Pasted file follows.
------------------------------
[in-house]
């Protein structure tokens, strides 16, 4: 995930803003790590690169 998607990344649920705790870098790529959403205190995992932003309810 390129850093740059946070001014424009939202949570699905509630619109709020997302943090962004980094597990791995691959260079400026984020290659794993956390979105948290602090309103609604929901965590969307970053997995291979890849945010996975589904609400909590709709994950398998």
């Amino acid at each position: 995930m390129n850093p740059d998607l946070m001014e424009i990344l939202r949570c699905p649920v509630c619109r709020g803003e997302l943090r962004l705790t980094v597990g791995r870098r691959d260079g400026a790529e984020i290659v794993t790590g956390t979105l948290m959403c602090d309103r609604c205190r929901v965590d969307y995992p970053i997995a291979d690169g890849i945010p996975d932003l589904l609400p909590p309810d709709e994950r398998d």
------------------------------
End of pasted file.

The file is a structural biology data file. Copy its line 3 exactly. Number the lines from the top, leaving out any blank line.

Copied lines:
């Amino acid at each position: 995930m390129n850093p740059d998607l946070m001014e424009i990344l939202r949570c699905p649920v509630c619109r709020g803003e997302l943090r962004l705790t980094v597990g791995r870098r691959d260079g400026a790529e984020i290659v794993t790590g956390t979105l948290m959403c602090d309103r609604c205190r929901v965590d969307y995992p970053i997995a291979d690169g890849i945010p996975d932003l589904l609400p909590p309810d709709e994950r398998d």